“She came to her mother’s house to get away from him. She had left him,” her sister, Shelia Chapman, said. “Then for him to come here and do that to her, it’s just wrong. She tried to leave.”
Ms. Sims, 33, was found dead early today in the front yard of her Wrightsboro Road residence, shot multiple times. The body of her estranged common-law husband, Johnny Lee Lewis, 33, of Hale Street, was also found on the front yard, with a gunshot wound to the head.
Authorities are calling the shootings a murder-suicide. It is the second such incident this year and Richmond County’s 14th homicide so far.
According to the Richmond County Sheriff’s Office, officers were called to a double shooting in the 1400 block of Wrightsboro Road shortly after 2 a.m. and found the victims’ bodies in the front yard of the duplex.
Both were pronounced dead at the scene. Richmond County Chief Deputy Coroner Mark Bowen said the Georgia Bureau of Investigation crime lab will conduct an autopsy.
According to the sheriff’s office, Mr. Lewis took a cab to Ms. Sims residence and into an argument with her. The argument then turned physical, at which point Mr. Lewis drew a handgun and shot Ms. Sims. He then shot himself.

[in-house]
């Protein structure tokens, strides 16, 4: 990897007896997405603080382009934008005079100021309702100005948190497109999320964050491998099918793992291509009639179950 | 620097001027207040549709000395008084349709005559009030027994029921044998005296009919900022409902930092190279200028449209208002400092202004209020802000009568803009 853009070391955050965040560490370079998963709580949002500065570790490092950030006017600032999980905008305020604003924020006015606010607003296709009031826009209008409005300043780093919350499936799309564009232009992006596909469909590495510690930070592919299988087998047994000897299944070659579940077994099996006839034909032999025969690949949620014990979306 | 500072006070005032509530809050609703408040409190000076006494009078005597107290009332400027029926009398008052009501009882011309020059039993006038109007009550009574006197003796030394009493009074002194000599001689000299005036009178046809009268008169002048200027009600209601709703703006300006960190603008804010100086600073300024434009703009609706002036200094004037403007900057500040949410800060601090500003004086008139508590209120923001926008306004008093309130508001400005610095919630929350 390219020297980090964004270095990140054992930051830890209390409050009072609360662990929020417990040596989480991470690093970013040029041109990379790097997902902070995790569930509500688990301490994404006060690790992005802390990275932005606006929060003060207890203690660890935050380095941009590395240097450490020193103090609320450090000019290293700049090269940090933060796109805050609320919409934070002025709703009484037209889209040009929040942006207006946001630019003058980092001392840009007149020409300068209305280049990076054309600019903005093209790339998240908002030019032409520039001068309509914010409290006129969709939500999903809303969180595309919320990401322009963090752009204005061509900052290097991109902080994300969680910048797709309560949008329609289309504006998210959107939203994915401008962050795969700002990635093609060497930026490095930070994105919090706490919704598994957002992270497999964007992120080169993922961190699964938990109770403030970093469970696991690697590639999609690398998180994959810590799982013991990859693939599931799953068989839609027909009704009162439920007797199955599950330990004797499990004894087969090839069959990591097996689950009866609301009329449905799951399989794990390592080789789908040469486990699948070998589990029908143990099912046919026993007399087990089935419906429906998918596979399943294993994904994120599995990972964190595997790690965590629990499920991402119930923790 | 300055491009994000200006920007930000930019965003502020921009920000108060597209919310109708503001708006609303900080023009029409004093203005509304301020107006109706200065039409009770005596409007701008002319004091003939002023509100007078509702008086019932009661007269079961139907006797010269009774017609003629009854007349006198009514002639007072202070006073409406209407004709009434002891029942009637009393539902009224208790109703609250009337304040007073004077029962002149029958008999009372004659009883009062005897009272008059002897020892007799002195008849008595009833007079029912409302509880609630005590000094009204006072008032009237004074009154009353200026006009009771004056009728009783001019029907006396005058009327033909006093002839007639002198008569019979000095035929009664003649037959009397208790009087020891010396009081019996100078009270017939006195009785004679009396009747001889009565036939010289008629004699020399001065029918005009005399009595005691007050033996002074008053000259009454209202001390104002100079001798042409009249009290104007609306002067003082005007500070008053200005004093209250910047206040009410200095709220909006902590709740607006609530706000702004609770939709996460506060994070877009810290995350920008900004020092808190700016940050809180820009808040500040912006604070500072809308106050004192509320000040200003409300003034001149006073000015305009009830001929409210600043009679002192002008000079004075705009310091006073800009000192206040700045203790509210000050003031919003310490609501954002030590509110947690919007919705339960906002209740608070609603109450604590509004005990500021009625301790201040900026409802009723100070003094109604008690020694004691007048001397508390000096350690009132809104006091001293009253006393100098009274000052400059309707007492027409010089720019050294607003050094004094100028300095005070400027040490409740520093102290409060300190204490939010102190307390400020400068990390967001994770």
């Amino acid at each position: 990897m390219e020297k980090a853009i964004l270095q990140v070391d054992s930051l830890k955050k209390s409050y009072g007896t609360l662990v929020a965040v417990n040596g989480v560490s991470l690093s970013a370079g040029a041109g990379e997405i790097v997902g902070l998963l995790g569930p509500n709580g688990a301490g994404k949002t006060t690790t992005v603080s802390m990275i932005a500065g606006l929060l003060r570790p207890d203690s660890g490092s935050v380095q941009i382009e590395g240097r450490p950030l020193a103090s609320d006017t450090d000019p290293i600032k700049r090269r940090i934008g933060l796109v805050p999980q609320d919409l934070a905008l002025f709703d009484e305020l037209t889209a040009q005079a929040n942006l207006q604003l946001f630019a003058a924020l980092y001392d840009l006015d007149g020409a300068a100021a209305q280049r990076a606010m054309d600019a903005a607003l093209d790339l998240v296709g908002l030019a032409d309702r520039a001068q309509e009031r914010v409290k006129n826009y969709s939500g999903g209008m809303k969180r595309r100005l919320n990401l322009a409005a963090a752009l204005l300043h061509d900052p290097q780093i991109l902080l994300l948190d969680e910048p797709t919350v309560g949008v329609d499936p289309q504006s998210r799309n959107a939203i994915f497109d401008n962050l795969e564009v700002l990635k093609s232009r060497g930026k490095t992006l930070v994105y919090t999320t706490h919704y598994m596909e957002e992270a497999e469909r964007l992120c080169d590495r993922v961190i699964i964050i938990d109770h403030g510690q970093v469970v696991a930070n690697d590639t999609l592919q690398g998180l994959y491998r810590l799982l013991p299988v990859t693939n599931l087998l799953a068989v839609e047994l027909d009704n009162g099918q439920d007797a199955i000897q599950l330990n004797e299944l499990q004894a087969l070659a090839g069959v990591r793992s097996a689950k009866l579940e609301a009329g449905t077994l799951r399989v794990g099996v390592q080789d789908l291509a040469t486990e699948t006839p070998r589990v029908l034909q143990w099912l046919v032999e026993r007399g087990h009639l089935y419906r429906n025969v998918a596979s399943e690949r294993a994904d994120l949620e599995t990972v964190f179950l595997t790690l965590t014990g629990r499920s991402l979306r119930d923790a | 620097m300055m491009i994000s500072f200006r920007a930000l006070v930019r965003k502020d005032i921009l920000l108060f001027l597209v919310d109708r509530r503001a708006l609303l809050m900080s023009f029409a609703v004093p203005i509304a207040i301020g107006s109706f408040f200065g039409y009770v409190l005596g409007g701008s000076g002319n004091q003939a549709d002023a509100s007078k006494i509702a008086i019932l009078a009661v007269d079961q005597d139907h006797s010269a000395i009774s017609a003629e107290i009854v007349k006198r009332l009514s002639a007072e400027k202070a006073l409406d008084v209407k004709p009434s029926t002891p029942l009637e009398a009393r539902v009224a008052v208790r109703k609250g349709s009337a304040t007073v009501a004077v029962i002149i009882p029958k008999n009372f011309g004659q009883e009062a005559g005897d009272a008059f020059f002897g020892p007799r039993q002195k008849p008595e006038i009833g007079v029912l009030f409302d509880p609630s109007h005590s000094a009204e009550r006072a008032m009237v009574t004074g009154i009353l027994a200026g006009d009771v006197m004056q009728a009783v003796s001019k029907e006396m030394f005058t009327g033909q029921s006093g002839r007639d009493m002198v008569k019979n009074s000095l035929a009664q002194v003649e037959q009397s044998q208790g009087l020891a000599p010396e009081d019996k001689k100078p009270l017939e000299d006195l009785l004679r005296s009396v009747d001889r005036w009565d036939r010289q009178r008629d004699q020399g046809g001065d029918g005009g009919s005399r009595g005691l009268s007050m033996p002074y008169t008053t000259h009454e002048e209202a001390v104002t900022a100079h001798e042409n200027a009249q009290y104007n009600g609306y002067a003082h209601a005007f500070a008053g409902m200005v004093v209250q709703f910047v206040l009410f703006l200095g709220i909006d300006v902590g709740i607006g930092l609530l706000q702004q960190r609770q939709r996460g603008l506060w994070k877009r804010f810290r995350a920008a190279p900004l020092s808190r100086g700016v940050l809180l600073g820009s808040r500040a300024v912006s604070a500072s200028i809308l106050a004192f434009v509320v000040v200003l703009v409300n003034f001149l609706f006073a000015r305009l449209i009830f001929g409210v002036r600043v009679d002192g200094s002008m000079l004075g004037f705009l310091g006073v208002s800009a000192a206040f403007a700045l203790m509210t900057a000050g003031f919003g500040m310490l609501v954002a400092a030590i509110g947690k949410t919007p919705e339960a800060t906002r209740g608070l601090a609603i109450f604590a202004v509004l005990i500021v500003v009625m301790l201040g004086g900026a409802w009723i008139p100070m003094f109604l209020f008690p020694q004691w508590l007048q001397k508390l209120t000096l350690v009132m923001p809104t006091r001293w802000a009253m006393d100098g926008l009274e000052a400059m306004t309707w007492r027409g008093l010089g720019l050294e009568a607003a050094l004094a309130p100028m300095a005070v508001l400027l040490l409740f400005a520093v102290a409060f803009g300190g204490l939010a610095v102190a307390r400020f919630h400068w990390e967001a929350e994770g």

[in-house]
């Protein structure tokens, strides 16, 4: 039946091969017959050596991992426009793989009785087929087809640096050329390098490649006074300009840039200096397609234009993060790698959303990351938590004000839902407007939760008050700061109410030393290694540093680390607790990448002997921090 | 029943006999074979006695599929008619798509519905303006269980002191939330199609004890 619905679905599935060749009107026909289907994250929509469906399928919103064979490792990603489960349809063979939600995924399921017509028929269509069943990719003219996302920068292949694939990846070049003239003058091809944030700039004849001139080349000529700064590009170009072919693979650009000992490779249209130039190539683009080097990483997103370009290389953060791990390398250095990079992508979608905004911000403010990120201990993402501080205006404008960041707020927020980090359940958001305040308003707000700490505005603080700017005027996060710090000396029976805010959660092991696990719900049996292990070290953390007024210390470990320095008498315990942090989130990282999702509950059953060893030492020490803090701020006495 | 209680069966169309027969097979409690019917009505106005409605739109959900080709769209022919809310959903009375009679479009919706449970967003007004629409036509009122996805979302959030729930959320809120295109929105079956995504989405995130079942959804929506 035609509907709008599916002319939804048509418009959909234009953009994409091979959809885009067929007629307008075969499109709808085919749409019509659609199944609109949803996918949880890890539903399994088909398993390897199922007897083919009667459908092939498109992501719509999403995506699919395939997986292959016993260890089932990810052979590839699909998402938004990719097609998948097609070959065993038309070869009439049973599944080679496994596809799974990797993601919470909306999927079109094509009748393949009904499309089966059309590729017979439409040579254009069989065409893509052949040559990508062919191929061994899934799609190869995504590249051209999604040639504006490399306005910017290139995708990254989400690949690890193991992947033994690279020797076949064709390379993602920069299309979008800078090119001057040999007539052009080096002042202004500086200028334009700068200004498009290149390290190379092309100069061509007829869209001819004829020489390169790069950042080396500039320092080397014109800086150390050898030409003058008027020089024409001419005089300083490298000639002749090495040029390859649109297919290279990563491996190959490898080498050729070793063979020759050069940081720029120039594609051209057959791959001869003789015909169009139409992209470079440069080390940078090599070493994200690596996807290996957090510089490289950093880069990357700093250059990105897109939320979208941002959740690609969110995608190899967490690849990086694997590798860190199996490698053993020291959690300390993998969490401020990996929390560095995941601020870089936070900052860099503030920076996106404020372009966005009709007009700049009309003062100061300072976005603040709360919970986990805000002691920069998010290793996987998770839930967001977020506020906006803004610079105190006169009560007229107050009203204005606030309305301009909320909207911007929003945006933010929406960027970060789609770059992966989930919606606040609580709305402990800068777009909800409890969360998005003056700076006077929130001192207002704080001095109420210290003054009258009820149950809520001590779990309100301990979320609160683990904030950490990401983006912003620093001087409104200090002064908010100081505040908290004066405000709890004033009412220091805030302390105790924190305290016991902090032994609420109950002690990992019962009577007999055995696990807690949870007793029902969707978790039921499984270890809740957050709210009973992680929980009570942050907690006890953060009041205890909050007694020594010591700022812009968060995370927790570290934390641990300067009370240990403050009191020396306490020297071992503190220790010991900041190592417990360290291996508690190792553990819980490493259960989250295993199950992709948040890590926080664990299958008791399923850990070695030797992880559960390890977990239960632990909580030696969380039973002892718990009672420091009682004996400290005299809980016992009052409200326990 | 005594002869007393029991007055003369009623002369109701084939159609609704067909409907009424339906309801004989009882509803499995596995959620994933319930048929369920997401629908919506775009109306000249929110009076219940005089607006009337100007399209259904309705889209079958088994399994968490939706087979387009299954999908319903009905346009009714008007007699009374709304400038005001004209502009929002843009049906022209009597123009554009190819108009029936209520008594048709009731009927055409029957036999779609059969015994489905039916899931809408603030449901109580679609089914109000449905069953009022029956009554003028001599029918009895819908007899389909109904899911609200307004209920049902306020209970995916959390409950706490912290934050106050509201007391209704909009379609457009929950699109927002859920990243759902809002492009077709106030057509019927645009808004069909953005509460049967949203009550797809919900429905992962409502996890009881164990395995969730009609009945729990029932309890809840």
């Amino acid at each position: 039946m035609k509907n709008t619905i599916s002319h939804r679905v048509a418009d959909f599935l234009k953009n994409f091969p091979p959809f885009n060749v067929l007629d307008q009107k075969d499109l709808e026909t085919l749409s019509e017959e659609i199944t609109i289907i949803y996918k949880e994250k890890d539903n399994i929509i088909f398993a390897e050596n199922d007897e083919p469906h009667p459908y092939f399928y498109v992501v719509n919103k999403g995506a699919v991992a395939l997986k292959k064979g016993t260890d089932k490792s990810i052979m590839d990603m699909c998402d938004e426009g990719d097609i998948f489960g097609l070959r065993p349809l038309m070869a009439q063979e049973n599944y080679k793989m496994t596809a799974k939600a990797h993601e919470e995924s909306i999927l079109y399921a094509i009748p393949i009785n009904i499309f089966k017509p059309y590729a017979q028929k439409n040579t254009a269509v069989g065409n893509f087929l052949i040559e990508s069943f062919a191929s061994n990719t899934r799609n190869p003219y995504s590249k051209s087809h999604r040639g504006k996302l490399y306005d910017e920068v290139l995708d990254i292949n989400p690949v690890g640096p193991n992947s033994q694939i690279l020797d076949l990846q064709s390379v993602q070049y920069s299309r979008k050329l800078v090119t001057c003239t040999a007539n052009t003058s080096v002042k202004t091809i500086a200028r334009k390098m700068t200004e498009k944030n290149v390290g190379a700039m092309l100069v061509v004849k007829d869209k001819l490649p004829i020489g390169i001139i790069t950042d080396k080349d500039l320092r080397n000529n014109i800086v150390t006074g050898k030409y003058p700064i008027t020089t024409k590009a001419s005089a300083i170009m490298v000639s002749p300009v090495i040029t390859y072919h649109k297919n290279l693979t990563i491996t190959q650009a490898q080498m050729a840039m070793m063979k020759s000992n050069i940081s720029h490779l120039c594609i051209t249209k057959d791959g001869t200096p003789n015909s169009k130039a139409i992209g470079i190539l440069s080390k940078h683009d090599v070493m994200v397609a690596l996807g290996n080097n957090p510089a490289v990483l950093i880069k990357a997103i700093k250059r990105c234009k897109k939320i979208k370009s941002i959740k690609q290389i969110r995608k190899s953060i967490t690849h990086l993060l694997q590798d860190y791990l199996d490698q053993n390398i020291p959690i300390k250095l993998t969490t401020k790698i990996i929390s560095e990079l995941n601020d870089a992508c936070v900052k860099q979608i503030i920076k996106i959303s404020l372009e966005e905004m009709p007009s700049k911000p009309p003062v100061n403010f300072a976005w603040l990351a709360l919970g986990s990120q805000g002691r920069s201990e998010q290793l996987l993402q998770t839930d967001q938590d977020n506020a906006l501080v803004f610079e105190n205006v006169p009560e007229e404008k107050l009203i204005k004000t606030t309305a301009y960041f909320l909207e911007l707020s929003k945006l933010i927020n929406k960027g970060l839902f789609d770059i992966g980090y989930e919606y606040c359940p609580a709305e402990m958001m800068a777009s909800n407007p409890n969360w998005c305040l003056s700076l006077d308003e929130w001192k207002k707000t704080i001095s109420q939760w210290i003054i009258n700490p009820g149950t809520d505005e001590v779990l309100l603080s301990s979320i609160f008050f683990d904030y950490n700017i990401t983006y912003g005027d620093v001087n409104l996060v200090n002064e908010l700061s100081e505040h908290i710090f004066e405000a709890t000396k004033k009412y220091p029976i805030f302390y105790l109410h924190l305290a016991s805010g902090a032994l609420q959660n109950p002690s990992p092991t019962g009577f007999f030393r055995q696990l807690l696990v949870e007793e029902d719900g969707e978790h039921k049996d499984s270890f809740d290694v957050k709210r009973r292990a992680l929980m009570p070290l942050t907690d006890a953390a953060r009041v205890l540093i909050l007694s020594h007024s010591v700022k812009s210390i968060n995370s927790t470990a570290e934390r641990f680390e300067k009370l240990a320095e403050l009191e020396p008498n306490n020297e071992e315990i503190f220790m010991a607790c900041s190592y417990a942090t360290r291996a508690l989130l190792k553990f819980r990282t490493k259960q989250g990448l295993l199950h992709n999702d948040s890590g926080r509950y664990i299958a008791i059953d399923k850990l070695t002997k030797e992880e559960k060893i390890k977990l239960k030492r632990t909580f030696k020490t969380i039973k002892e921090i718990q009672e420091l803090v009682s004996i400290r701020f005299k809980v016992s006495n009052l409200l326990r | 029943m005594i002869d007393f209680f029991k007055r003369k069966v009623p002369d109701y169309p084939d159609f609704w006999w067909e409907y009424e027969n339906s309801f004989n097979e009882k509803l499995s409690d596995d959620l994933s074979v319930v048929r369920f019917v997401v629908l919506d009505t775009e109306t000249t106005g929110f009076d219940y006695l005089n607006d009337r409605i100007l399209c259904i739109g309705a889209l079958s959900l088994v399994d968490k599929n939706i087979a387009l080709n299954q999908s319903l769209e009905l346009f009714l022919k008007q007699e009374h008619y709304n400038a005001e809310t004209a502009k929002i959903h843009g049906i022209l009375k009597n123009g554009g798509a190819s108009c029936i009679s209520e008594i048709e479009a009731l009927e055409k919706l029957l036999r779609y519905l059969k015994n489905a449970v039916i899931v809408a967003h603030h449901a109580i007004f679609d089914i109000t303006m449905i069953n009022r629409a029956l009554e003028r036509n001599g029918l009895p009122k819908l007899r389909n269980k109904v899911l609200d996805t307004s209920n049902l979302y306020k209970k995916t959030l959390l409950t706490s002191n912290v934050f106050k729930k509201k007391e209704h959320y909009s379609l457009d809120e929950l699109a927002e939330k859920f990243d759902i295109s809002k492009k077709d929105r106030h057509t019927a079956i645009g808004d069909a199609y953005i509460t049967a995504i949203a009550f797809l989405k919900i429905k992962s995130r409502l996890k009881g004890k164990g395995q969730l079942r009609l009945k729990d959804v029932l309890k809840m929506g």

Mr. Lewis and Ms. Sims had been together 17 years and have six children, said investigators.
The children range in ages from 5 to 16, said Barbara Ann Gresham, Ms. Sims’ aunt. One of the children saw the shooting, she added.
“They’ve lost their mother. She was a caring, loving mother,” Ms. Gresham said. “He took it upon himself to take her from this earth and from us, way too early.”
The couple had a history of domestic violence complaints in Richmond County.
Mr. Lewis had been arrested five times since 1997 for assaults on Ms. Sims. Ms. Sims was arrested once in 2004 for stabbing Mr. Lewis in the shoulder.
Despite what was going on, Ms. Sims would never let it show, Ms. Gresham said.
“She kept you laughing. She always had a smile on her face,” she said of her niece. “She would do anything for you. She loved her family. Family was important to her.”
Ms. Sims’ family is in the process of making funeral arrangements, Ms. Gresham said.
“We are going to miss her, but we know that she is with God now,” she said. “We will never forget her or that smile she always had.”
This is another woman who did everything "right". She called the police many times, she fought back*, and, when that didn't stop the violence, eventually ended the relationship. That doesn't, however, stop staff writers or police from blaming her. "Family members of Tonya Sims thought she had gotten herself out of a long-time relationship marked by domestic violence," the article begins. "She hadn’t, and police say it cost Ms. Sims her life this morning."
*One of the more common things we hear from people who swear domestic violence could never happen to them is that if their husband/boyfriend/partner ever hit them, they'd hit back.